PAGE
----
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Utahns have the opportunity to influence national elections in the future, but low voter turnout and redistricting have negatively affected politics locally and nationally. Demographic changes will also shape the future of the state and country by changing political platforms, according to a political panel sponsored by the Durham Jones & Pinegar Women Lawyers Group.
Utah’s influence on the national election grew during the 2012 election, not because of votes, but in terms of money and volunteers, said Allyson Bell, administrative director of the office of Sen. Mike Lee.
Bell said many people in Utah were Mitt Romney supporters, and it made Utah a more relevant player in the national election than it ever has been. That influence could continue, but would require a big effort to stay involved. “We have to decide if we want to play on a different level,” she said.
Matt Lyon, Utah Democratic Party executive director, said Romney had a big impact on the state in turnout. Utah went from 48th to 39th in voter participation nationally.
However, Lyon said the increased turnout actually showed Utahns are not as politically conservative as most people assume. Despite a huge turnout voting for Romney, many of those people then also voted for Democrats Ben McAdams and Jim Matheson. Lyon said Utahns like moderate representatives and getting more voters out actually moderated political extremes last year.
The “Get Out the Vote” push from The Church of Jesus Christ of Latter-day Saints had a big impact on bringing both Utah Democrats and Republicans to the center in the caucuses simply because it wasn’t the extreme ends of either party ruling the candidate selection, said Dave Owen, GOP consultant and principal at Owen Communications.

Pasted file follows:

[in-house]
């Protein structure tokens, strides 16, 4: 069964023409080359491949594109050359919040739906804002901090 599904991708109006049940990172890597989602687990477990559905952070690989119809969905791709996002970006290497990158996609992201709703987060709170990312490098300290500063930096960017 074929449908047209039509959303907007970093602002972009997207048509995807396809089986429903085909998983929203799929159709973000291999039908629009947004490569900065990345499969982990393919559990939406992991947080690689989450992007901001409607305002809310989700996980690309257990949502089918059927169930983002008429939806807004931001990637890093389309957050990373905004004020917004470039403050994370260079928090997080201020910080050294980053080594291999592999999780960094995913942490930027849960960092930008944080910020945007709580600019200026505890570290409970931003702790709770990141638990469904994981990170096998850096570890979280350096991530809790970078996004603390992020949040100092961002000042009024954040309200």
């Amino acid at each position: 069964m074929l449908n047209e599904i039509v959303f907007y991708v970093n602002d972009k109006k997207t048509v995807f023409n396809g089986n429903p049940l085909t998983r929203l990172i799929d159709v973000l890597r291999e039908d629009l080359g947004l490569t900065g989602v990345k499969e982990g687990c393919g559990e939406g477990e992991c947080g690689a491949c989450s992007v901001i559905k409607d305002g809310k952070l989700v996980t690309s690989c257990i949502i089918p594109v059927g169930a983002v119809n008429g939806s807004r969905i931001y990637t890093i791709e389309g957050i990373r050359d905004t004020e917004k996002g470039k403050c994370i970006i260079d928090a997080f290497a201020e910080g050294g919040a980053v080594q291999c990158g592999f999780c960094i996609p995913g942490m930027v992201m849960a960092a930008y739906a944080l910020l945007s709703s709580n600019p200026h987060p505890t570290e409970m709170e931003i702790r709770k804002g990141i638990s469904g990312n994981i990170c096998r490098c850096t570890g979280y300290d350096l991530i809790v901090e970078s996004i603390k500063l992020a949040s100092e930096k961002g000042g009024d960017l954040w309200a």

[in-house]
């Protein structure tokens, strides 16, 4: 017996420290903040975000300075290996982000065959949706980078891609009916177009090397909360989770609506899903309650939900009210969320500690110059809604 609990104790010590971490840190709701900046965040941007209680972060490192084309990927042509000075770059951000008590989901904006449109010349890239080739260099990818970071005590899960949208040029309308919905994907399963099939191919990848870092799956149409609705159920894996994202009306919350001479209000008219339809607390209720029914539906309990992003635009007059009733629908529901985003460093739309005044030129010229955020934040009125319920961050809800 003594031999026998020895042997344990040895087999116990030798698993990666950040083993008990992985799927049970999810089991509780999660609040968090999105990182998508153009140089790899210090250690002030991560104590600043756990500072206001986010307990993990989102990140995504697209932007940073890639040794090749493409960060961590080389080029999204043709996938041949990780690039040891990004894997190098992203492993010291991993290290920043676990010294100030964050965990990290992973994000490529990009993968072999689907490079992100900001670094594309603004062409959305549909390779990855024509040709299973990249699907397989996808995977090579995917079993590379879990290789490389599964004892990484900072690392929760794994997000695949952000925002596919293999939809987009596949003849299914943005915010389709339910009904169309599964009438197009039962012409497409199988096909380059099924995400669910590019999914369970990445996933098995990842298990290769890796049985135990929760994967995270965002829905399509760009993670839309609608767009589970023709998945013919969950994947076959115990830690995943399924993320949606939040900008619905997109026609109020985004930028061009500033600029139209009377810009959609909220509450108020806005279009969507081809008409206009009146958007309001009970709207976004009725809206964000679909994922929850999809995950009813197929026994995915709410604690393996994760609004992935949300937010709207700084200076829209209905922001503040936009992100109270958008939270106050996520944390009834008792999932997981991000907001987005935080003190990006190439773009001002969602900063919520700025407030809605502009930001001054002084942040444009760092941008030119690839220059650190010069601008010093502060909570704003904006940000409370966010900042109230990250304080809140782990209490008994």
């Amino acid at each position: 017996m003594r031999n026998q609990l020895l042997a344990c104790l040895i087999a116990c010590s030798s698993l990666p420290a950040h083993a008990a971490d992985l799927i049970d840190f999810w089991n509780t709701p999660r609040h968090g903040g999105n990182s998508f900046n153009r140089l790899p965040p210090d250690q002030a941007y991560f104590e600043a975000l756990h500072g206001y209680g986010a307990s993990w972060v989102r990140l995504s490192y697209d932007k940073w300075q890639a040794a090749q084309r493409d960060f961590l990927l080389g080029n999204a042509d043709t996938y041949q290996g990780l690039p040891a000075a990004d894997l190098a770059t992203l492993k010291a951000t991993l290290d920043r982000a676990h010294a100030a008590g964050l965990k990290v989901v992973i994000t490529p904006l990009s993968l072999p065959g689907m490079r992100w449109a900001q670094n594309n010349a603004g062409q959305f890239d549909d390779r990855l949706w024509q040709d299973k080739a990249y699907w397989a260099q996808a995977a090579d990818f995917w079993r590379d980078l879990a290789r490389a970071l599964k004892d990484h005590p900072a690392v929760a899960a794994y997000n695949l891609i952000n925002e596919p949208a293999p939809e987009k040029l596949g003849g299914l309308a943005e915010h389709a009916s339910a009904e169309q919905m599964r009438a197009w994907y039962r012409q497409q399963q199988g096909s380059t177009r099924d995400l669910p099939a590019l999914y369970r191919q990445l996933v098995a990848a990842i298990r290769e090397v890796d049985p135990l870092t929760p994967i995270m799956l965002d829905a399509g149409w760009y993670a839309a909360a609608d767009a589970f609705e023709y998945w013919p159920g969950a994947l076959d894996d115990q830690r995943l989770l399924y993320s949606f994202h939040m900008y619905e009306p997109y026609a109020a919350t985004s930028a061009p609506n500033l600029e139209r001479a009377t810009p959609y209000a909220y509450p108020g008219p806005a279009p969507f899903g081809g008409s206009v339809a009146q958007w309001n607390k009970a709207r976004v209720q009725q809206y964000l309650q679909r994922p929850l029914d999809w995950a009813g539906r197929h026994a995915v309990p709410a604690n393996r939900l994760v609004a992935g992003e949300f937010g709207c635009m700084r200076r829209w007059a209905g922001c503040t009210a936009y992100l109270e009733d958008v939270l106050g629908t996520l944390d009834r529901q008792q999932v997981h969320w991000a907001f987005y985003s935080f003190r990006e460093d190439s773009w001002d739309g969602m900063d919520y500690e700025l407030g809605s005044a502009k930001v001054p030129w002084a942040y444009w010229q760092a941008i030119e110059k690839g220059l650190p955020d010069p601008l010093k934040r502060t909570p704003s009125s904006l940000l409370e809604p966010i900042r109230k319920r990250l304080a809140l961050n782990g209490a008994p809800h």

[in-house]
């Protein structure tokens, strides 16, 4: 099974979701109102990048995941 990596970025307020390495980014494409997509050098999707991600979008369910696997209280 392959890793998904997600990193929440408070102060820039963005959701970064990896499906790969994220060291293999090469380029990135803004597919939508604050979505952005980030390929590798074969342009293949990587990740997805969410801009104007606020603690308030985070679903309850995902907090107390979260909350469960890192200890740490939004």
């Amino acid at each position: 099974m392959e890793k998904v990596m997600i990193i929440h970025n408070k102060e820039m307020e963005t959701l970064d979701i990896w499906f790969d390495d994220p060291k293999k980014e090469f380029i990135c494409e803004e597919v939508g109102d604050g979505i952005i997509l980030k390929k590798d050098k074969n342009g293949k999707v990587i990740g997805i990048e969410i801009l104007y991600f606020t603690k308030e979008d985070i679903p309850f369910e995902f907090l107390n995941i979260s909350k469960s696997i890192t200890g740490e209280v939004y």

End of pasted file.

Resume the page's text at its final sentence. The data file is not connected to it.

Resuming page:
Redistricting has also had a really negative affect on voters, said Lyon, because it is focused on protecting incumbents, not making an effective system of representation.
With enough redistricting, people begin to feel like there is no point in voting, said Natalie Gochnour, chief economist and senior advisor for the Salt Lake Chamber of Commerce. “Over time, votes don’t matter anymore and participation drops.”
The system is then perpetuated, because “the guys that get elected are very unlikely to work against the system that got them elected,” Owen said.
In addition to the effect higher voter turnout had, Lyon said demographic changes had a big impact and will continue to change future elections.
“The face of Utah is changing right in front of us,” Gochnour said, pointing out that Utah had the fourth-fastest minority population growth between the 2000 and 2010 censuses. Candidate platforms really matter and those platforms are responsive to demographics, she said.